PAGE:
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Cases Of iPhone Theft In Some Cities Have Dropped Thanks To Apple's 'Kill Switch'

Cases Of iPhone Theft In Some Cities Have Dropped Thanks To Apple's 'Kill Switch'

June 19, 2014
Apple's "kill switch" feature may have resulted in a reduction in smartphone thefts in some cities, including New York, San Francisco, and London. The New York Times reports:
Police officers in San Francisco and London say that after Apple introduced its measure, called Activation Lock, last fall, iPhone theft fell significantly. Comparing data in the six months before and after Apple released the feature, the police said iPhone robberies in San Francisco dropped 38 percent, and those in London fell 24 percent ... The police in New York said that robberies involving Apple products dropped 19 percent and those involving grand larcenies dropped 29 percent in the first five months of 2014, compared with the same time period from 2013.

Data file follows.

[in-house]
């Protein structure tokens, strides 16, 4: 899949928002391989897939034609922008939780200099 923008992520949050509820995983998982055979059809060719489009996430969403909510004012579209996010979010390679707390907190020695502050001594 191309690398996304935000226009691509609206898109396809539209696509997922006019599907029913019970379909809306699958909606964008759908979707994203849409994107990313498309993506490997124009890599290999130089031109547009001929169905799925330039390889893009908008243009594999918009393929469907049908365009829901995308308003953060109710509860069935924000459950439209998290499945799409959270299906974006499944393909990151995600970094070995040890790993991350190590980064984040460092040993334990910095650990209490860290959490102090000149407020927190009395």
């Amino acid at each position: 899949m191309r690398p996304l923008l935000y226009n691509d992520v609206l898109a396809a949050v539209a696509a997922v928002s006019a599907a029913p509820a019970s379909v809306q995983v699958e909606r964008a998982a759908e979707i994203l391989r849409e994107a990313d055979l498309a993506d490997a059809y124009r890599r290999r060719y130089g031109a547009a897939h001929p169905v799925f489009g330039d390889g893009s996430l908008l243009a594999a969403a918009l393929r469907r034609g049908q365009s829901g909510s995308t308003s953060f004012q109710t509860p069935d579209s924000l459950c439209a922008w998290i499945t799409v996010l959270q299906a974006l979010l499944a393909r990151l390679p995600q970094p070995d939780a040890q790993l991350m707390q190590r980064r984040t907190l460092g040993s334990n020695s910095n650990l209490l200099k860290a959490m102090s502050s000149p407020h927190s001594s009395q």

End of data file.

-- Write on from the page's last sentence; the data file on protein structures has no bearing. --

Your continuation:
Introduced by Apple last September as part of iOS 7, Activation Lock is designed to make it more difficult for thieves to use stolen iOS devices. With Activation Lock enabled on an iPhone, a thief must know the associated Apple ID username and password to reactivate the device after it's been totally wiped or its Find My iPhone function has been disabled. According to police, Apple's Activation Lock and other manufacturers' variations on the kill switch help discourage thieves from stealing smartphones. Last April, it was reported that Apple, Microsoft, Google, Samsung, and several other smartphone makers have entered into a voluntary agreement to add “kill-switch” features in handsets going on sale after July 2015. Lawmakers across the U.S. have also called for antitheft features on smartphones. Last month, Minnesota became the first state to require a kill switch on all smartphones, while California passed a senate bill requiring the same.

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